Today I use MSE, CCleaner (when I feel the need) and Spywareblaster. I am happy with all three and my machine, with Win XP Pro SP3 runs fine! When support for XP runs out I will move on to something else and continue to march, until then I'm happy with it.

I have learned that traipsing around on "the internet" is like running through a minefield but with extreme caution and forethought many problems can be avoided. I think my biggest problem was I EXPECTED to find malware simply because I had the anti malware utility loaded on my computer. Paranoia big time!

This site is a virtual treasure trove of info to help keep computers clean and running efficiently.

Thanks Leo, and also to all the contributors in this forum.

What are your thoughts on utilities like SyncToy for backing up?

Reverend Jim writes:

Synctoy has various options that are set by selecting from English language phrases. For example, you can select the condition

when the file exists in the destination folder but not in the source, Synctoy should

a) copy the file to the source folder

b) delete the file in the destination folder


so the answer is that Synctoy will do what you tell it to do. If you want an exact copy then Synctoy will delete orphaned files. If you want to sync both source and destination so that each contains the most recent copy for the files in both then you can tell it to do that as well.

*** Thoughts and Comments

Heads up!

I've made the difficult decision to raise the prices on my ebooks currently available at the Ask Leo! Store.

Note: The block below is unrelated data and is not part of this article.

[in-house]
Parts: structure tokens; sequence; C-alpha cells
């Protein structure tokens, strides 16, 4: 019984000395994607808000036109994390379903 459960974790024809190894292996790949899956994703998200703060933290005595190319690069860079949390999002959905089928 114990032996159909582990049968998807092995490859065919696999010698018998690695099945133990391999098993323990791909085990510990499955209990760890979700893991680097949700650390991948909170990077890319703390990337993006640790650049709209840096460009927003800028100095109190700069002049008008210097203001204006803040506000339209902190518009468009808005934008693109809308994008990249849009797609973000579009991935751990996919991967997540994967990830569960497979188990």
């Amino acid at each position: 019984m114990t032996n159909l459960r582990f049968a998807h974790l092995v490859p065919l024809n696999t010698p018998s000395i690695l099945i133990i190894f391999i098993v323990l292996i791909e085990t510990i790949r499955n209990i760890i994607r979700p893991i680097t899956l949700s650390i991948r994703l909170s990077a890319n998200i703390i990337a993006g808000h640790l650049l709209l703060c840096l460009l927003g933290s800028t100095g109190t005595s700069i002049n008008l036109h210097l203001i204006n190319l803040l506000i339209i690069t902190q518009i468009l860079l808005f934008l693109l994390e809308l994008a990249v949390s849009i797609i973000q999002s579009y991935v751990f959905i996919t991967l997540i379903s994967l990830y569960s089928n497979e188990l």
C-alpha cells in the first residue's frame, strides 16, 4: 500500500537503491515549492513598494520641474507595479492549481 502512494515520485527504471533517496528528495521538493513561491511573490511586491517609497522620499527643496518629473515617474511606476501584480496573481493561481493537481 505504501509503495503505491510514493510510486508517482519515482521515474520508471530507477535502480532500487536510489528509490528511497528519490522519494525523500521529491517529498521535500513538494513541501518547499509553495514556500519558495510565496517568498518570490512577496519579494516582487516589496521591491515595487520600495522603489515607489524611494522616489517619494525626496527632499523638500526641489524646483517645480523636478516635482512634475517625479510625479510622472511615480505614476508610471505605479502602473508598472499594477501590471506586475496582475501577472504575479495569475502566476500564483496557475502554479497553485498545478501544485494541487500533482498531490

It'll happen around the end of the month.

I'm mentioning it here so that as a loyal reader you get a chance to pick up copies before the price increase.

(And if you're a newsletter subscriber - actually reading this in email that was sent to you - look below for the special discount code that gets you 20% off of everything.)

The good news is that my next book is (finally) in editing as you read this.

Yes, I went off on a little bit of a rant on journalism this week. It was, in part, because of the Microsoft Security Essentials thing, but honestly that was really only the trigger. Between pop culture and current politics and getting three-year-old hoaxes forwarded yet again on Facebook I just had to vent a little.

It's important - critical even - that you be skeptical of everything you read online.

Yep, even the stuff I read.

Even if you end up thinking I'm full of it, I can't stress enough the importance of thinking about what you read before you blindly believe it.

As long as you think, then I've done, in part at least, my job.

Till next time...

Leo A. Notenboom